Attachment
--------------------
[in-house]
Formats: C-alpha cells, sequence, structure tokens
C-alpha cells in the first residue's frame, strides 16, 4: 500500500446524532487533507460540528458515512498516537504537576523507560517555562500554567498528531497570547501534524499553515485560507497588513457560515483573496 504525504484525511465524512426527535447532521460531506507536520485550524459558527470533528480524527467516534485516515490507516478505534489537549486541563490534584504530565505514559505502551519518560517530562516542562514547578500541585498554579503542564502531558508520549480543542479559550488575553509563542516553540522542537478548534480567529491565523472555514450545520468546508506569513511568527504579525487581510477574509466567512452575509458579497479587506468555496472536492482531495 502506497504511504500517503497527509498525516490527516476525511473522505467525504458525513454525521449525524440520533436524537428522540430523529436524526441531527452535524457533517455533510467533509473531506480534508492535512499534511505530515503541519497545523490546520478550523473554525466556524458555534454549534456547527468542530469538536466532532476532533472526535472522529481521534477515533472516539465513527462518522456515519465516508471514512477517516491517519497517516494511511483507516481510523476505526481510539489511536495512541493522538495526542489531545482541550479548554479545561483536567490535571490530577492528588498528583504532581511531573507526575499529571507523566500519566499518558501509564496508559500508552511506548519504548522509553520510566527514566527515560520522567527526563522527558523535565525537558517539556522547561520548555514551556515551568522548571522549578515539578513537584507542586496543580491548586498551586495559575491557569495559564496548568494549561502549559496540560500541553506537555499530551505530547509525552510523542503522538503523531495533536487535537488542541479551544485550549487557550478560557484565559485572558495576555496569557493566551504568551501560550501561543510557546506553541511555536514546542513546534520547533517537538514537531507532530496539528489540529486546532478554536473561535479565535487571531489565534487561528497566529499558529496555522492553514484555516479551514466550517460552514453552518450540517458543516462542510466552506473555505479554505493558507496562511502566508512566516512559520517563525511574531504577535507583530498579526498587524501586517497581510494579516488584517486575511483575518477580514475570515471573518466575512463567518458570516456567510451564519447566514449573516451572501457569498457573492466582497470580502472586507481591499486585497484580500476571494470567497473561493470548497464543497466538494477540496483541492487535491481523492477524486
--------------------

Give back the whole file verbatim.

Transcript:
[in-house]
Formats: C-alpha cells, sequence, structure tokens
C-alpha cells in the first residue's frame, strides 16, 4: 500500500446524532487533507460540528458515512498516537504537576523507560517555562500554567498528531497570547501534524499553515485560507497588513457560515483573496 504525504484525511465524512426527535447532521460531506507536520485550524459558527470533528480524527467516534485516515490507516478505534489537549486541563490534584504530565505514559505502551519518560517530562516542562514547578500541585498554579503542564502531558508520549480543542479559550488575553509563542516553540522542537478548534480567529491565523472555514450545520468546508506569513511568527504579525487581510477574509466567512452575509458579497479587506468555496472536492482531495 502506497504511504500517503497527509498525516490527516476525511473522505467525504458525513454525521449525524440520533436524537428522540430523529436524526441531527452535524457533517455533510467533509473531506480534508492535512499534511505530515503541519497545523490546520478550523473554525466556524458555534454549534456547527468542530469538536466532532476532533472526535472522529481521534477515533472516539465513527462518522456515519465516508471514512477517516491517519497517516494511511483507516481510523476505526481510539489511536495512541493522538495526542489531545482541550479548554479545561483536567490535571490530577492528588498528583504532581511531573507526575499529571507523566500519566499518558501509564496508559500508552511506548519504548522509553520510566527514566527515560520522567527526563522527558523535565525537558517539556522547561520548555514551556515551568522548571522549578515539578513537584507542586496543580491548586498551586495559575491557569495559564496548568494549561502549559496540560500541553506537555499530551505530547509525552510523542503522538503523531495533536487535537488542541479551544485550549487557550478560557484565559485572558495576555496569557493566551504568551501560550501561543510557546506553541511555536514546542513546534520547533517537538514537531507532530496539528489540529486546532478554536473561535479565535487571531489565534487561528497566529499558529496555522492553514484555516479551514466550517460552514453552518450540517458543516462542510466552506473555505479554505493558507496562511502566508512566516512559520517563525511574531504577535507583530498579526498587524501586517497581510494579516488584517486575511483575518477580514475570515471573518466575512463567518458570516456567510451564519447566514449573516451572501457569498457573492466582497470580502472586507481591499486585497484580500476571494470567497473561493470548497464543497466538494477540496483541492487535491481523492477524486